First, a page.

The Book

The Book

Steadfast Movement around Micronesia Book 
Steadfast Movement Around Micronesia
examines how people from Chuuk State in the Federated States of Micronesia (FSM) move about and their cultural interpretations of movement itself. Special consideration is made of movement on the atoll of Satowan in Chuuk State as associated with clan, lineage, and locality, as well as the influence of a system of local beliefs and attitudes based on combinations of age, marital status, and childbirth.

 

 

 

 


Reviews

“Bautista’s study of the movements of the people of Satowan Atoll in Micronesia is a valuable addition to our understanding of the complex drivers of human mobility. It demonstrates the value of combining insights from theories of circular migration and transnationalism to provide models of movement which better reflect the ways in which cultures and political economy interact in movement decisions. Its rich ethnography demonstrates the value of understanding how actors understand movement; why they employ opportunities to move at various times in their lives and the pattern of their movements.” –Cluny Macpherson, Massey University, New Zealand

“This is a rich, powerful, and evocative analysis of the patterns of movement of people from a small, remote coral atoll to urbanized islands in the Western Pacific and beyond. Lola Quan Bautista provides a detailed sociological interpretation of the relationships between people, social space, and movement as well as the cultural meanings of mobility and both proper and improper behavior. A solid contribution to contemporary theorizing about transnationalism and circular mobility, Steadfast Movement gives voice to insider views about moving or staying. It is especially timely since the movement of Micronesians to the U.S. and its territories continues to expand.” –Craig Severance, University of Hawaii, Hilo

“Bautista brings ethnographic richness and theoretical insights to migration studies by describing Satowan Islanders both in their home community and at destinations away from home and analyzing Satowan migration from the perspective of cultural concepts of social mobility and space, household, kinship, and life cycle. Enlarging upon writings on transnationalism and circular mobility, Steadfast Movement makes important contributions to our understanding of migration, gender, cultural identity, and globalization in the contemporary Pacific.” –Don Rubinstein, University of Guam

“The underlying and timely theoretical question of Steadfast Movement around Micronesia is how cultures integrate and interpret mobility on their own terms. In Micronesia, where societies are commonly matrilineal—that is, social, political, and economic life and identity are focused foremost on female lines of descent, their land holdings, and named homesites—it seems that women stay and men move to provide labor for their own and their wives’ lineages and clans. Altogether, Bautista argues, the question of mobility has been obscured by anthropologists’ depictions of these small island societies as being immobile. Consequently, this book provides us with an invaluable case study of how people from Chuuk move about, and their cultural interpretations of movement itself.” –Manuel Rauchholz, University of Guam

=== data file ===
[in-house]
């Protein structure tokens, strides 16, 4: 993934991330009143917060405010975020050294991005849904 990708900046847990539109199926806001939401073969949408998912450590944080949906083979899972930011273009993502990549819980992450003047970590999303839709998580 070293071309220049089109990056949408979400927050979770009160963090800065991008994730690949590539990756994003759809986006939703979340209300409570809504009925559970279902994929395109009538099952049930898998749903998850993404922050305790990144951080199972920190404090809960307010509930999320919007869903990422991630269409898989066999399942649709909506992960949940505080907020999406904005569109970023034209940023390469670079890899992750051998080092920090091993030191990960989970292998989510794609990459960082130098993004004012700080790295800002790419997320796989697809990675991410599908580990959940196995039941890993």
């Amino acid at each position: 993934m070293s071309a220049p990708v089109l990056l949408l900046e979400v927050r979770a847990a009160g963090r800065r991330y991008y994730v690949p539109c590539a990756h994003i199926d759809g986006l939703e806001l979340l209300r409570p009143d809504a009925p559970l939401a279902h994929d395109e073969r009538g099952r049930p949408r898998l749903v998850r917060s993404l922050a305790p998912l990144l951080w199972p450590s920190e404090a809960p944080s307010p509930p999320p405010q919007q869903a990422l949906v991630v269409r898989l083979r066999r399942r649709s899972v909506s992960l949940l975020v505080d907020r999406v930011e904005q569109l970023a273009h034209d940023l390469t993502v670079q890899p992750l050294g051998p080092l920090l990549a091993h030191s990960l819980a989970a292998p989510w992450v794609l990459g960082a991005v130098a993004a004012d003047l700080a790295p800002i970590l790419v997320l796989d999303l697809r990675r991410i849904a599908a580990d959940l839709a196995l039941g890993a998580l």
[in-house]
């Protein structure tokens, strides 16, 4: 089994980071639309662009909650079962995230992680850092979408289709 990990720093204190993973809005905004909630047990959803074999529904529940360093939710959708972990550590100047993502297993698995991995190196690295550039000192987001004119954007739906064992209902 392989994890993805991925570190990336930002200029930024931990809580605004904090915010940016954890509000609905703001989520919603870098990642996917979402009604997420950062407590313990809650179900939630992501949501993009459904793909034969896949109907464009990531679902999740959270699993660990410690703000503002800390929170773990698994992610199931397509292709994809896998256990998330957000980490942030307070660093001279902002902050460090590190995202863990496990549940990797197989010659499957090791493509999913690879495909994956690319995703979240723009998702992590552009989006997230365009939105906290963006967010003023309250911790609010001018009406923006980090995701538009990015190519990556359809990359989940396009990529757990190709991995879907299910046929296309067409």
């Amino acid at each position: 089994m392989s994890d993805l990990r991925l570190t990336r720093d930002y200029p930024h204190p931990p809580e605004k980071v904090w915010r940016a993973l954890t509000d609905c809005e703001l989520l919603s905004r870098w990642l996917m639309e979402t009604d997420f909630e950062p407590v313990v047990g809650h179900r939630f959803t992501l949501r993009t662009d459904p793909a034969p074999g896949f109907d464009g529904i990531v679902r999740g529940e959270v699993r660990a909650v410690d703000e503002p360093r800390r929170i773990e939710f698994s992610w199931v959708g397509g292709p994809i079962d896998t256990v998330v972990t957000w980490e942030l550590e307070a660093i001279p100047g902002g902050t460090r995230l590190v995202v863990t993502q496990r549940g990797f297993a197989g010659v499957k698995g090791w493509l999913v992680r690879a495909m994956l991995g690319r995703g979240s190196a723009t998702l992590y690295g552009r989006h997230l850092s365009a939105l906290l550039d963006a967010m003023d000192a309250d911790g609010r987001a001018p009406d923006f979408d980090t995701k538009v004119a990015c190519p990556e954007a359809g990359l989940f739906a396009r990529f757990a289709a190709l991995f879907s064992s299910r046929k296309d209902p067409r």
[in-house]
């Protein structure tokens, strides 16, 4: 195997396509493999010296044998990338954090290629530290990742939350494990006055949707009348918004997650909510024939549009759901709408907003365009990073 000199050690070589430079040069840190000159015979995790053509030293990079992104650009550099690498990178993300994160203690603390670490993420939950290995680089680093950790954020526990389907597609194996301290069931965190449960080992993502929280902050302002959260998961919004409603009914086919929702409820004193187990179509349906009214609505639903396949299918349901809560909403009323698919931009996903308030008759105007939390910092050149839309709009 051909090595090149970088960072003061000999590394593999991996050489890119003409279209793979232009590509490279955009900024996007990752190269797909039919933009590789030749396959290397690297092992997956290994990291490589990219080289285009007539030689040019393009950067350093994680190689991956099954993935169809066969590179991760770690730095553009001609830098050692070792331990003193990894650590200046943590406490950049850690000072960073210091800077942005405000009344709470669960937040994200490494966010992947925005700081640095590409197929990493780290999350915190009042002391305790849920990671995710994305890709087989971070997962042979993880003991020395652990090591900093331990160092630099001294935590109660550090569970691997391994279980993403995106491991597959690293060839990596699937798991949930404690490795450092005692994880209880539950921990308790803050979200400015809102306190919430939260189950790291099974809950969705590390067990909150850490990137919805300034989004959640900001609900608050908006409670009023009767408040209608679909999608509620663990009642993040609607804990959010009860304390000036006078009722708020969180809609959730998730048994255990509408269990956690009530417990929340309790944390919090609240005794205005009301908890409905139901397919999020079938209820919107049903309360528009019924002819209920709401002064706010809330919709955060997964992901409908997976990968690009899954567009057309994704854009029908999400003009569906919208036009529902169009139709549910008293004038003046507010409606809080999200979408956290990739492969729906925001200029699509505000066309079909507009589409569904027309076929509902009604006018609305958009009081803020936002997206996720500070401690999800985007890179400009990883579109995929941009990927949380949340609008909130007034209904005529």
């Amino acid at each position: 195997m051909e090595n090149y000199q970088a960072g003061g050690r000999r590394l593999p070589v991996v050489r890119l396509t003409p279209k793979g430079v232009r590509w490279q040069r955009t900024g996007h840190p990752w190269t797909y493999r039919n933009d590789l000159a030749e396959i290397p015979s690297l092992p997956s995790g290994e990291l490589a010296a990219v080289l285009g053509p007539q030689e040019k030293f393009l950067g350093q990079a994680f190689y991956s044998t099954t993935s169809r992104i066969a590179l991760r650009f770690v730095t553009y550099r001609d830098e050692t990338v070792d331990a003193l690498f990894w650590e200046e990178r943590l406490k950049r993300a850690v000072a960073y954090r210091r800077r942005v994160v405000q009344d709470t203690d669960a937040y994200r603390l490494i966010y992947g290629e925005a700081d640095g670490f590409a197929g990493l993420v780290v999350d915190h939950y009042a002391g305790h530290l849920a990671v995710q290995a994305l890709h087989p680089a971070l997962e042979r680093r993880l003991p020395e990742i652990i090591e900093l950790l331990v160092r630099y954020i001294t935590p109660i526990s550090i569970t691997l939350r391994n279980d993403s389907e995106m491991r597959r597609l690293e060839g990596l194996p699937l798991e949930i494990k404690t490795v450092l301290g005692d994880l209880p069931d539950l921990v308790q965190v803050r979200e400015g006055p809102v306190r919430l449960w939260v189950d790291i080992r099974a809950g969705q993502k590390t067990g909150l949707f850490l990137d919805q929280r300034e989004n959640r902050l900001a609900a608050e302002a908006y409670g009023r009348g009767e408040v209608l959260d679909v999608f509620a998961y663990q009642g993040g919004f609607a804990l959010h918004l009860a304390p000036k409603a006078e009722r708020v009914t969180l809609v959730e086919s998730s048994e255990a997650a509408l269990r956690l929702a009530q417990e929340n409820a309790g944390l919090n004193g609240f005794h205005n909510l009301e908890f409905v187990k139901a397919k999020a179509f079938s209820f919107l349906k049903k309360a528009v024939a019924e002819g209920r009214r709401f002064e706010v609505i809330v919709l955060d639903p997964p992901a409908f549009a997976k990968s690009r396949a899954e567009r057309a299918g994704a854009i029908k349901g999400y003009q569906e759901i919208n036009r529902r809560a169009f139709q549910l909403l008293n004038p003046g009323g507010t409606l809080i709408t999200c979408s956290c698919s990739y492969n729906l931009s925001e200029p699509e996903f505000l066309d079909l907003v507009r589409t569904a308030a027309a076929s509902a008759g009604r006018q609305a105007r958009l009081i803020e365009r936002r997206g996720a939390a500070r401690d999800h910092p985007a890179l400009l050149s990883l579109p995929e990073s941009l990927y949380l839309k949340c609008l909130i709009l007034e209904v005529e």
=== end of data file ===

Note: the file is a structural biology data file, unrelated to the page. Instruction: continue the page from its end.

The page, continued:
Read the full review: The Contemporary Pacific Journal

“While reading Lola Quan Bautista’s Steadfast Movement Around Micronesia:Satowan Enlargements beyond Migration, I fondly recalled travelling throughout Micronesia on small planes. Many of my fellow travellers, who represented diverse “Micronesians,” had the survive-any-hurricane, massively taped Styrofoam coolers, filled with only-to-be-wondered-at goodies. Or bags upon bags of fast food that filled the plane with that McDonalds french fry smell—all off-island food treasures for people back “home.” I understood at the time that what I was witnessing was practice steeped in cultural ideas of reciprocity, the social-cultural value of food, and the interconnections between other places, maybe between “homes” of the moment and their natal islands. However, I never really understood the profound relational work these gifts, and indeed the Islanders’ movements themselves, were doing until I read this work by Bautista.” –Laurel A. Monning, Wright State University
Read the full review: Pacific Affairs

“The author of this timely book is one of a new generation of Pacific Islander scholars trained in the United States. When she returned home to her native island of Guam in the summer following her first year of college at Washington State University to help her father work in his cucumber farm, she discovered that he had hired a number of young men from Chuuk (Federated States of Micronesia or FSM) as farm laborers. They had come to Guam seeking employment soon after the Compact of Free Association was signed between the FSM and the USA in 1986. Quan Bautista worked alongside these young men all that summer
harvesting, packing, and delivering cucumbers to Guam’s large tourist hotels and small groceries and the summer’s experience piqued her curiosity about her co-workers’ home islands. She decided to major in Sociology at Washington State and when it came time to select a topic for her senior undergraduate thesis she chose to conduct a small field research project on alcohol consumption in Chuuk during 1989. For her visit she was sponsored by a prominent local businessman and politician and his family from Lukunor Atoll, Raymond Setik, and she became a pwiipwi ‘created sibling’ with one of Setik’s daughters.” –Mac Marshall
Read the full review: Pacific Asia Inquiry


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